“They were not great innovators,” says Harry Berzack, who owns about 500 sewing machines of various makes and models.
But one thing everyone agrees on was Singer’s unprecedented ability to get its machines into the hands of customers. That may be why collectors of antique and vintage sewing machines have so much fun collecting Singers—there are a lot of models to choose from.
Another Singer machine that’s popular with collectors (as well as seamstresses and tailors, for that matter) is the Featherweight, which was introduced in 1933 at the Chicago World’s Fair.
Vintage Singer Sewing Machine Model 301 Black 301a Carry Case Slant Needle 1950s Vintage White Singer Sewing Machine 221k-13608 Featherweight Electric Portable Rare Vtg Sky Blue- Singer Model 20 - Sewhandy - Toy Hand Crank Sewing Machine Vintage Old Singer 221-1 Featherweight Sewing Machine With Case And Attachments Vintage Featherweight Singer Sewing Machine ,model 221k ,with Case Vintage Singer Featherweight 221k Sewing Machine W/ Many Accessories And Case Singer Featherweight Sewing Machine Singer Featherweight 221 Sewing Machine With Case Vintage 1946 Singer Featherweight Sewing Machine Model 221 W/ Carrying Case Vintage 1956 Singer 222k Featherweight Sewing Machine In Case Works!
We do not buy, sell, or deal in most later treadle sewing machines.
We never buy sell or deal in electric sewing machines by any maker that are in pieces of furniture.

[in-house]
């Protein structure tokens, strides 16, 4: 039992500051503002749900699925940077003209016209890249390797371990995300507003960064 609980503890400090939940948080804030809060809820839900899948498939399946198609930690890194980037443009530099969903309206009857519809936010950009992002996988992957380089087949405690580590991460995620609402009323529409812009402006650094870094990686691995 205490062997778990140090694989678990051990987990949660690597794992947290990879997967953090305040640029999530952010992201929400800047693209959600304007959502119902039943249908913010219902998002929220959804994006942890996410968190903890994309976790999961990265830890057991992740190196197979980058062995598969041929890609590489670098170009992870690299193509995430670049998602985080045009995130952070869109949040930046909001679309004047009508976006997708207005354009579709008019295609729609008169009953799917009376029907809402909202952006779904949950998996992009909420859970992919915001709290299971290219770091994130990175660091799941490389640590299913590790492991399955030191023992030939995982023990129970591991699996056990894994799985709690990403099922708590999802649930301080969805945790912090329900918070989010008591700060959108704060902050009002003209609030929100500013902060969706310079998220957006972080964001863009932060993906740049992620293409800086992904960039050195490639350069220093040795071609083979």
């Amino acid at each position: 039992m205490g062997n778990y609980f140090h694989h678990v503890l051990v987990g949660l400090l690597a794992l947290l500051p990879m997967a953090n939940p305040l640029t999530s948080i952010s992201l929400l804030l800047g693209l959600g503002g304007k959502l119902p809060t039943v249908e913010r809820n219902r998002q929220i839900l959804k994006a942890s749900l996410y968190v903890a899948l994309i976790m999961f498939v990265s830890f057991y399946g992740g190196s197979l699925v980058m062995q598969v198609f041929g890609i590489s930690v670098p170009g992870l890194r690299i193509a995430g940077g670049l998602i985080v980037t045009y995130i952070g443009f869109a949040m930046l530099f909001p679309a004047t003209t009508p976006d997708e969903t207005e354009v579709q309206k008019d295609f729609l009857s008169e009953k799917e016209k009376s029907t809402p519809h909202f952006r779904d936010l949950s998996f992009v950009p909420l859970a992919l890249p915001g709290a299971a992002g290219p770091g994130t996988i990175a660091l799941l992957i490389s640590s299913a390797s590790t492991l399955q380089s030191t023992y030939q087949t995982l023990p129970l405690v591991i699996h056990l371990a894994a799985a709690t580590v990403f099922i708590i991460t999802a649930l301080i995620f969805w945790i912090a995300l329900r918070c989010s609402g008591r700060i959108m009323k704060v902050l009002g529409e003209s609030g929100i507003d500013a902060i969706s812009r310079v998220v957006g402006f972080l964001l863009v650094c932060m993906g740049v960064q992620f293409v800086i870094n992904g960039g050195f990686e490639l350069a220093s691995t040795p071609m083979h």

Sewing baskets held other necessary items such as scissors and thimbles.
When it comes to Singer, even avid sewing-machine collectors tend not to mince their words.
The story of Isaac Merritt Singer will blow your mind, his wives and lovers his castles and palaces all built on the back of one of the greatest inventions of the 19th century.Vintage 1951 Working Black Singer 301 Sewing Machine W/ Foot Pedal & Case Singer 221-1 Featherweight Sewing Machine With Extras Singer 301a Sewing Machine In Original Case With Accessories Vintage 1956 Singer 222k Featherweight Sewing Machine In Case Works!These tables are taken from Singer publications; they show the dates for a particular range of serial numbers for the given plants.One of the earliest was the Turtleback from 1856, which was only in production for a few years but paved the way for Singer’s New Family machine, which was introduced in the 1860s before being renamed the Singer Model 12.The machine came in hand-crank and treadle versions, and featured decorative gold details on its jet-black body. This machine is considered a breakthrough because of its oscillating shuttle, but the next year an even more significant development occurred—Singer put an Edison electric motor in one of its machines, a foreshadowing of things to come.
In other words, and bottom line, common / later sewing machines are worth whatever you can sell them for. That might be $1000.00 or more, but more likely $50.00 or less.